Asian-American, domestic violence, and immigrants rights community groups have been rallying to support Nan-Hui Jo, a single mother who fled with her daughter to South Korea in order to escape the alleged physical and emotional abuse of then-partner and the child's father, Jesse Charlton, only for him to have her arrested and tried for child abduction as soon as she came back to the United States.
"The organizing around Nan-Hui's case has been a very organic process. The local Korean American community got involved pretty early on," Saira Hussein, criminal justice reform staff attorney at Asian Americans Advancing Justice | Asian Law Caucus, told NBC News. "Since Nan-Hui's second trial began last Friday, there has been a lot of movement to raise awareness about her case in the wider community."
Supporters wearing purple ribbons filled the California courtroom. Supporters circulated petitions and encouraged calls to Yolo County District Attorney and ICE to drop charges. Supporters have also helped with translation, emotional support, rides, food, analysis of domestic violence and immigration issues. Most moving, however, have been the pictures and stories of Asian Americans who survived domestic violence shared on social media using hashtags #StandWithNanHui and #WeSurvived.
Jo has been in jail and not allowed contact with her daughter since July. Her former partner, a combat veteran of the Iraq War with post-traumatic stress disorder (PTSD) - who has testified in court to grabbing Jo around the throat and throwing her against a wall - has been granted custody of their six-year-old daughter.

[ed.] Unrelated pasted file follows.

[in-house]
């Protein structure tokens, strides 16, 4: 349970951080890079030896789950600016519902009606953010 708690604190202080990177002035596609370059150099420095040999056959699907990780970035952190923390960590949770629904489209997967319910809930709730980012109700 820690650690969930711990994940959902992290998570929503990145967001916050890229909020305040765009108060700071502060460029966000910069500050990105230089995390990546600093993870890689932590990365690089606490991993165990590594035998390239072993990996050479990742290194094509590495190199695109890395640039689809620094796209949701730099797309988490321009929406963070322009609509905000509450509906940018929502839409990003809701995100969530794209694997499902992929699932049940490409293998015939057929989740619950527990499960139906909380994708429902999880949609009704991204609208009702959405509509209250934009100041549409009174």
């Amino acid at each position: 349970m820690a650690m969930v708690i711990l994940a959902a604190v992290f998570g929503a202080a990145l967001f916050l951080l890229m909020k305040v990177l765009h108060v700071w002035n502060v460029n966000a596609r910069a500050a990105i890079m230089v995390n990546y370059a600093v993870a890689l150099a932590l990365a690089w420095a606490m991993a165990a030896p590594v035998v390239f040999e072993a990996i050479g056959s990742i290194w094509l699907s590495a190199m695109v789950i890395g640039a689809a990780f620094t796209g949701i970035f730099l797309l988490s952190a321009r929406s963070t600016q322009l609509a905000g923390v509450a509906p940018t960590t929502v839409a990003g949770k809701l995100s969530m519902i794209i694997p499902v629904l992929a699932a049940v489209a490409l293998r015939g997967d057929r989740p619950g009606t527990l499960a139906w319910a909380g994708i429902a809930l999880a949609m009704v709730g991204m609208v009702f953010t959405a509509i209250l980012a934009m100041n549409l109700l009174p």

Complicating the situation further, although Jo has a U Visa application for permanent residency in process, which recognizes her status as a victim of crime, Immigration and Customs Enforcement (ICE) plans to begin deportation proceedings at the conclusion of this trial, which could potentially separate her from her daughter indefinitely.
"Survivors of domestic violence should not be punished for defending themselves, protecting their children, and rebuilding their lives from the violence of an abuser," said Korean American Coalition to End Domestic Abuse (KACEDA) in a statement.
According to various studies examined by Asian & Pacific Islander Institute on Domestic Violence (API Institute), 41 to 61 percent of Asian American women have experienced physical and/or sexual violence by an intimate partner, higher than any other racial group.
"I think Nan-Hui's story is resonating with people the way that it is because domestic violence is an unspoken trauma for so many in our communities," Hyejin Shim, a volunteer from Korean American Coalition to end Domestic Abuse (KACEDA), told NBC News. "It also provides a glimpse into a horrifying system that criminalizes survivors, so people are rightfully outraged by that."